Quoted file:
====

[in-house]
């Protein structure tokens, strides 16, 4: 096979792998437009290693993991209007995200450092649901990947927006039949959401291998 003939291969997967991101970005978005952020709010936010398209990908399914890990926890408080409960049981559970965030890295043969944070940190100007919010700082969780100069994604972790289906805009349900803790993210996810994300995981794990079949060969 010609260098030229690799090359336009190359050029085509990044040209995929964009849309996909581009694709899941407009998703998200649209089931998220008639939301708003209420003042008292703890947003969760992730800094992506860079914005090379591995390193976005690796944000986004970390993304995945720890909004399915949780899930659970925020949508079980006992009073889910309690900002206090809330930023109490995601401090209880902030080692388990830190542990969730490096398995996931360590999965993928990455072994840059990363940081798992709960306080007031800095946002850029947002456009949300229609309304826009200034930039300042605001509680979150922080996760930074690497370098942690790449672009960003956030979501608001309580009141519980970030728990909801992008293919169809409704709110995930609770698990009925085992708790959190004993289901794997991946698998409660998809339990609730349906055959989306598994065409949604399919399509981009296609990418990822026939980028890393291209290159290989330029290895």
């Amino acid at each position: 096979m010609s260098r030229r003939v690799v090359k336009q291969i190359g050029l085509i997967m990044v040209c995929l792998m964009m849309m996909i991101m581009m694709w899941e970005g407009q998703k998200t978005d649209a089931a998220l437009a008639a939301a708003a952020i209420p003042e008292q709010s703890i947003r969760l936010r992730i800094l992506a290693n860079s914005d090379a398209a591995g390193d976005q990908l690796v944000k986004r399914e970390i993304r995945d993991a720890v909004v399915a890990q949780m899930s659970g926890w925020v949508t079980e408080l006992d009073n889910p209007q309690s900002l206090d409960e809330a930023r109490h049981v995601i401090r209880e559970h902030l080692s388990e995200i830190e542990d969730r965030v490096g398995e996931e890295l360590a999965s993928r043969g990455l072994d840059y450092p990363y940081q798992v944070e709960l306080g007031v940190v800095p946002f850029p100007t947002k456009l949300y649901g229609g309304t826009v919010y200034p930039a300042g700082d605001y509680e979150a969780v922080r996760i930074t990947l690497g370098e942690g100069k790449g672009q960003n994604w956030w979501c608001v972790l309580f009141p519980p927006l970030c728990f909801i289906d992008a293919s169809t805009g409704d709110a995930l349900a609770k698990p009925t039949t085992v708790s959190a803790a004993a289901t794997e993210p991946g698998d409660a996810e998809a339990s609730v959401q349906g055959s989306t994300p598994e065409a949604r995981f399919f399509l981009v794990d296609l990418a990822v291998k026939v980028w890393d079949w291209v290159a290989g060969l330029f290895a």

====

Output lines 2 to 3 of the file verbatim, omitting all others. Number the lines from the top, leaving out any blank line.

């Protein structure tokens, strides 16, 4: 096979792998437009290693993991209007995200450092649901990947927006039949959401291998 003939291969997967991101970005978005952020709010936010398209990908399914890990926890408080409960049981559970965030890295043969944070940190100007919010700082969780100069994604972790289906805009349900803790993210996810994300995981794990079949060969 010609260098030229690799090359336009190359050029085509990044040209995929964009849309996909581009694709899941407009998703998200649209089931998220008639939301708003209420003042008292703890947003969760992730800094992506860079914005090379591995390193976005690796944000986004970390993304995945720890909004399915949780899930659970925020949508079980006992009073889910309690900002206090809330930023109490995601401090209880902030080692388990830190542990969730490096398995996931360590999965993928990455072994840059990363940081798992709960306080007031800095946002850029947002456009949300229609309304826009200034930039300042605001509680979150922080996760930074690497370098942690790449672009960003956030979501608001309580009141519980970030728990909801992008293919169809409704709110995930609770698990009925085992708790959190004993289901794997991946698998409660998809339990609730349906055959989306598994065409949604399919399509981009296609990418990822026939980028890393291209290159290989330029290895």
């Amino acid at each position: 096979m010609s260098r030229r003939v690799v090359k336009q291969i190359g050029l085509i997967m990044v040209c995929l792998m964009m849309m996909i991101m581009m694709w899941e970005g407009q998703k998200t978005d649209a089931a998220l437009a008639a939301a708003a952020i209420p003042e008292q709010s703890i947003r969760l936010r992730i800094l992506a290693n860079s914005d090379a398209a591995g390193d976005q990908l690796v944000k986004r399914e970390i993304r995945d993991a720890v909004v399915a890990q949780m899930s659970g926890w925020v949508t079980e408080l006992d009073n889910p209007q309690s900002l206090d409960e809330a930023r109490h049981v995601i401090r209880e559970h902030l080692s388990e995200i830190e542990d969730r965030v490096g398995e996931e890295l360590a999965s993928r043969g990455l072994d840059y450092p990363y940081q798992v944070e709960l306080g007031v940190v800095p946002f850029p100007t947002k456009l949300y649901g229609g309304t826009v919010y200034p930039a300042g700082d605001y509680e979150a969780v922080r996760i930074t990947l690497g370098e942690g100069k790449g672009q960003n994604w956030w979501c608001v972790l309580f009141p519980p927006l970030c728990f909801i289906d992008a293919s169809t805009g409704d709110a995930l349900a609770k698990p009925t039949t085992v708790s959190a803790a004993a289901t794997e993210p991946g698998d409660a996810e998809a339990s609730v959401q349906g055959s989306t994300p598994e065409a949604r995981f399919f399509l981009v794990d296609l990418a990822v291998k026939v980028w890393d079949w291209v290159a290989g060969l330029f290895a």